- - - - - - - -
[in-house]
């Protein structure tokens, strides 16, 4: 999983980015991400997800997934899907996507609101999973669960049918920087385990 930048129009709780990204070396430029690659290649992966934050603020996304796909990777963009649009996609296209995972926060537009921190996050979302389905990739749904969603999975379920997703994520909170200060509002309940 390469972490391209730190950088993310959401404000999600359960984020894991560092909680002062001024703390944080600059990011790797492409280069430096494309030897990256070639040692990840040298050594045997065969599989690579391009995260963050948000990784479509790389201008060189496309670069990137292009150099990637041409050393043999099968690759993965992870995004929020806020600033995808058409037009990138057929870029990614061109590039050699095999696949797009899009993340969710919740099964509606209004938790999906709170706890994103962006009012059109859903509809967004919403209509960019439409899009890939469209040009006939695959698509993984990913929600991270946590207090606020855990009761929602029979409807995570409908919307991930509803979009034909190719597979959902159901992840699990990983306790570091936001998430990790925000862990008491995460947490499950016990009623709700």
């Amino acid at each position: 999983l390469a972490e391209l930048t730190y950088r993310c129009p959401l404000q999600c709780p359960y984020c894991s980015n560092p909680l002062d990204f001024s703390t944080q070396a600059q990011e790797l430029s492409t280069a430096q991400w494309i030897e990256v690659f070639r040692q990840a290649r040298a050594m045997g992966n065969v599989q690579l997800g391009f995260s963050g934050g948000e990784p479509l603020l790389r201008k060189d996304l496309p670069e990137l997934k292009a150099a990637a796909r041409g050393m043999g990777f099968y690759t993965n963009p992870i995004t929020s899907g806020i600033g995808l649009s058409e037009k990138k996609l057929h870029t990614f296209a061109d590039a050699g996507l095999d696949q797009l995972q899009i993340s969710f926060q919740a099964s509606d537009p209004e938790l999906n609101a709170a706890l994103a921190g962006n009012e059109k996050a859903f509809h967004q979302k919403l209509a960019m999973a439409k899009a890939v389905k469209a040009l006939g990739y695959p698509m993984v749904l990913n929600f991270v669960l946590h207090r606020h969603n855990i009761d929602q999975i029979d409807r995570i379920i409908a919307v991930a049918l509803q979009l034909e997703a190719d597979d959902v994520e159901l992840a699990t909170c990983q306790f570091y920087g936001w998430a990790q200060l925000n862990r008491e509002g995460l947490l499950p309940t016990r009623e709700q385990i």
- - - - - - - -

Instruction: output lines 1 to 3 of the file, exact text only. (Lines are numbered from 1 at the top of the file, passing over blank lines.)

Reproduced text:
[in-house]
């Protein structure tokens, strides 16, 4: 999983980015991400997800997934899907996507609101999973669960049918920087385990 930048129009709780990204070396430029690659290649992966934050603020996304796909990777963009649009996609296209995972926060537009921190996050979302389905990739749904969603999975379920997703994520909170200060509002309940 390469972490391209730190950088993310959401404000999600359960984020894991560092909680002062001024703390944080600059990011790797492409280069430096494309030897990256070639040692990840040298050594045997065969599989690579391009995260963050948000990784479509790389201008060189496309670069990137292009150099990637041409050393043999099968690759993965992870995004929020806020600033995808058409037009990138057929870029990614061109590039050699095999696949797009899009993340969710919740099964509606209004938790999906709170706890994103962006009012059109859903509809967004919403209509960019439409899009890939469209040009006939695959698509993984990913929600991270946590207090606020855990009761929602029979409807995570409908919307991930509803979009034909190719597979959902159901992840699990990983306790570091936001998430990790925000862990008491995460947490499950016990009623709700």
């Amino acid at each position: 999983l390469a972490e391209l930048t730190y950088r993310c129009p959401l404000q999600c709780p359960y984020c894991s980015n560092p909680l002062d990204f001024s703390t944080q070396a600059q990011e790797l430029s492409t280069a430096q991400w494309i030897e990256v690659f070639r040692q990840a290649r040298a050594m045997g992966n065969v599989q690579l997800g391009f995260s963050g934050g948000e990784p479509l603020l790389r201008k060189d996304l496309p670069e990137l997934k292009a150099a990637a796909r041409g050393m043999g990777f099968y690759t993965n963009p992870i995004t929020s899907g806020i600033g995808l649009s058409e037009k990138k996609l057929h870029t990614f296209a061109d590039a050699g996507l095999d696949q797009l995972q899009i993340s969710f926060q919740a099964s509606d537009p209004e938790l999906n609101a709170a706890l994103a921190g962006n009012e059109k996050a859903f509809h967004q979302k919403l209509a960019m999973a439409k899009a890939v389905k469209a040009l006939g990739y695959p698509m993984v749904l990913n929600f991270v669960l946590h207090r606020h969603n855990i009761d929602q999975i029979d409807r995570i379920i409908a919307v991930a049918l509803q979009l034909e997703a190719d597979d959902v994520e159901l992840a699990t909170c990983q306790f570091y920087g936001w998430a990790q200060l925000n862990r008491e509002g995460l947490l499950p309940t016990r009623e709700q385990i």